Whatever prepossessions or conceptions the reader may have brought to the perusal85 of these pages, he cannot finish them without seeing that much which has come down to us as “Christianity” is so tinctured with paganism that it does not fairly represent what Christ taught. The purity of the earliest Christianity was the source of its wondrous86 conquering power. After it was paganized, and united with the State, it continued to conquer, but by the sword rather than by the spirit of God. It is clear proof of the divine character[299] of Christianity, that it was not wholly destroyed by its contact with paganism. It is surpassing proof of that same divine origin, that it could rise from the grave of the Dark Ages, with such vigor20 as produced the Reformation, and has carried that work to the point already gained. But in the crises that await it, in the solving of the problems which confront it, Protestant Christianity must realize that its specific mission is to complete the work of eliminating the pagan residuum, a work well begun by the Reformers, but which must be carried on to higher victories, or sink back to lower defeats. When the last stain of paganism is removed, the world will see a Christianity which will be primarily a life of purity, through love for God and truth and men, rather than a creed, embodying87 speculations about the unknowable and abstractions concerning the unsolvable. In such a Christianity, the Bible plainly interpreted, without allegory or assumption, and in the light of its own history, will hold the first place. The Sabbath, as God’s day, free from burdensome formalism, and filled with good works and spiritual culture, will be restored; and this recognition of it as God’s ever-recurring representative in human life will do much to bring in that universal Sabbathism towards which God is patiently leading his truth-loving children. The pagan[300] Sunday, with its false claims, will be a thing of the past. Baptism as the symbol of entrance to Christ’s kingdom, through spiritual life and faith in Him, will be no longer the foot-ball of polemic1 strife88, nor the many-formed image of pagan water-worship, nor the creator of a false standard of Church membership through “baptismal regeneration.” In that better day, the civil law will give all religion full protection and full freedom, without regard to majorities or creeds89. It will neither oppose by persecution90, nor control under the name of protection. The persecution of Jews in Russia, and useless efforts to make the world holy by act of Parliament, will pass away. To hasten that time, be it far or near, these pages go forth; and he who writes them will be thankful if they bear some part in freeing our holy religion from the poison of pagan residuum, and in giving that higher spiritual life, to the attainment91 of which all forms, ceremonies, times, and agencies ought to bring Christ-loving men.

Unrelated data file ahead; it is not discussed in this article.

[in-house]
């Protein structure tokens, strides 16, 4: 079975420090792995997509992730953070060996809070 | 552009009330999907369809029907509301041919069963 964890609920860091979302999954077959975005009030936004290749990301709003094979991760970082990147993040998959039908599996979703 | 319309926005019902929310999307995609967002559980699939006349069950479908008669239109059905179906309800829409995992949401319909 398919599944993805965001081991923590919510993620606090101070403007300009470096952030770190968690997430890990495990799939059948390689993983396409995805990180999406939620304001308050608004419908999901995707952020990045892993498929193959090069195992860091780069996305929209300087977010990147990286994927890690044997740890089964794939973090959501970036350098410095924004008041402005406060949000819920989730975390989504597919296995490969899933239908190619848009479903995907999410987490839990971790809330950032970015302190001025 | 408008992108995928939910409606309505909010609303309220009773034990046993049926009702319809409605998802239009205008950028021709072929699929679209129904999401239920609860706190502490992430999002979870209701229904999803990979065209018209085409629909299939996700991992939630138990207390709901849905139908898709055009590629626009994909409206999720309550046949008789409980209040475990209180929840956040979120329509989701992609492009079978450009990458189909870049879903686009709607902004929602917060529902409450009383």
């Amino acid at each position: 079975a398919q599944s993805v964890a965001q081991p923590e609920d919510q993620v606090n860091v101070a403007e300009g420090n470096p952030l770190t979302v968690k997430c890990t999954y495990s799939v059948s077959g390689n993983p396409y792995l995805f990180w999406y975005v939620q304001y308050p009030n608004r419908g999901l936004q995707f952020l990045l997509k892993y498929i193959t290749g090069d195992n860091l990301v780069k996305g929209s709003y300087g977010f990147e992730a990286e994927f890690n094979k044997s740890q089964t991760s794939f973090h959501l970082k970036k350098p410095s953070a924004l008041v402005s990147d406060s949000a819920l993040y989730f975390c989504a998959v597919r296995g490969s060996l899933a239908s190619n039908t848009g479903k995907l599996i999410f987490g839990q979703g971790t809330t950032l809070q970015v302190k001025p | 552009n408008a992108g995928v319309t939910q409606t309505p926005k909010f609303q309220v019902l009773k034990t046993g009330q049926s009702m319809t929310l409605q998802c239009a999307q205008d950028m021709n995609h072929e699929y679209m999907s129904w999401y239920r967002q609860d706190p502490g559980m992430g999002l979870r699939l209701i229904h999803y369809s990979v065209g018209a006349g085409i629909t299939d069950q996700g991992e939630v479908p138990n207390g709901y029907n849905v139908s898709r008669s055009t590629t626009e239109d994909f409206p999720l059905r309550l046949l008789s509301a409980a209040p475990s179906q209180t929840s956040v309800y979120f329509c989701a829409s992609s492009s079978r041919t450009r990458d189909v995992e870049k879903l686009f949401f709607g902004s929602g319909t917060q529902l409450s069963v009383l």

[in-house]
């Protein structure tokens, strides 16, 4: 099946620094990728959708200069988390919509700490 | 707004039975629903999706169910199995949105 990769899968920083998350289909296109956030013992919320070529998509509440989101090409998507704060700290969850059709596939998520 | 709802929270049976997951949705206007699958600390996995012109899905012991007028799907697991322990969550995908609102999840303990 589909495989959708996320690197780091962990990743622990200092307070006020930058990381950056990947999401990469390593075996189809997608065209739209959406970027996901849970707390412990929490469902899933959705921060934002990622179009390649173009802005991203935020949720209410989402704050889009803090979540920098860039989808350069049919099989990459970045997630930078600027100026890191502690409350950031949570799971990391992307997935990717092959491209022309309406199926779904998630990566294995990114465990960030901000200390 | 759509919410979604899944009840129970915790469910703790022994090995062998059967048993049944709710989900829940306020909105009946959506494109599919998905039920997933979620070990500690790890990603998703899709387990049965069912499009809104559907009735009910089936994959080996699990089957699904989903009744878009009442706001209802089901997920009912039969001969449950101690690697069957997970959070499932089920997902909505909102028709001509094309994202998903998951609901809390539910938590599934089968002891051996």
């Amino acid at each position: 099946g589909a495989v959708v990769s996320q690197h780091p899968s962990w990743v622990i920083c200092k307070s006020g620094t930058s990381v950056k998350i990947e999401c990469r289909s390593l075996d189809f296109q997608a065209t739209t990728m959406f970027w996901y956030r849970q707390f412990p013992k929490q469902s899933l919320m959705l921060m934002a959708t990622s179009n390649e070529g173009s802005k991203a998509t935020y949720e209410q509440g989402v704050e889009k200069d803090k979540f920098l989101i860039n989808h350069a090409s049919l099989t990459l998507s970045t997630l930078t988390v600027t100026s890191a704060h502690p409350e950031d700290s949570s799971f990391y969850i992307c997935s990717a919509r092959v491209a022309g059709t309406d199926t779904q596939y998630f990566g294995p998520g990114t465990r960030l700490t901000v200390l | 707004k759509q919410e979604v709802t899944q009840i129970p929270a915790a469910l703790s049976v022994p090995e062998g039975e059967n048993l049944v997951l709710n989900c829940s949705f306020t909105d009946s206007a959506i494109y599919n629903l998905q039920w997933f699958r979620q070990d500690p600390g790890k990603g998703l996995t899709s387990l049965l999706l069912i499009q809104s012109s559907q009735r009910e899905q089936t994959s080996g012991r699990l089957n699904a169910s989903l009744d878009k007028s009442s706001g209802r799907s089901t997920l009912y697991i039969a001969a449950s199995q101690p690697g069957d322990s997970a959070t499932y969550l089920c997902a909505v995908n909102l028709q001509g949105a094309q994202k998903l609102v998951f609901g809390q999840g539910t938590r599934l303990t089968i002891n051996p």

The End


1 polemic ZBWyr     
  • He launched into a fierce polemic against the government's policies.他猛烈地抨击政府的政策。
  • He wrote a splendid polemic in my favour.他写了一篇出色的文章为我辩护。
2 polemics 6BNyr     
n.辩论术,辩论法;争论( polemic的名词复数 );辩论;辩论术;辩论法
  • He enjoys polemics, persuasion, and controversy. 他喜欢辩论、说服和争议。 来自辞典例句
  • The modes of propaganda are opportunistic and the polemics can be vicious. 宣传的模式是投机取巧的,诡辩是可恶性的。 来自互联网
3 obedience 8vryb     
  • Society has a right to expect obedience of the law.社会有权要求人人遵守法律。
  • Soldiers act in obedience to the orders of their superior officers.士兵们遵照上级军官的命令行动。
4 Christian KVByl     
  • They always addressed each other by their Christian name.他们总是以教名互相称呼。
  • His mother is a sincere Christian.他母亲是个虔诚的基督教徒。
5 forth Hzdz2     
  • The wind moved the trees gently back and forth.风吹得树轻轻地来回摇晃。
  • He gave forth a series of works in rapid succession.他很快连续发表了一系列的作品。
6 ripen ph3yq     
  • I'm waiting for the apples to ripen.我正在等待苹果成熟。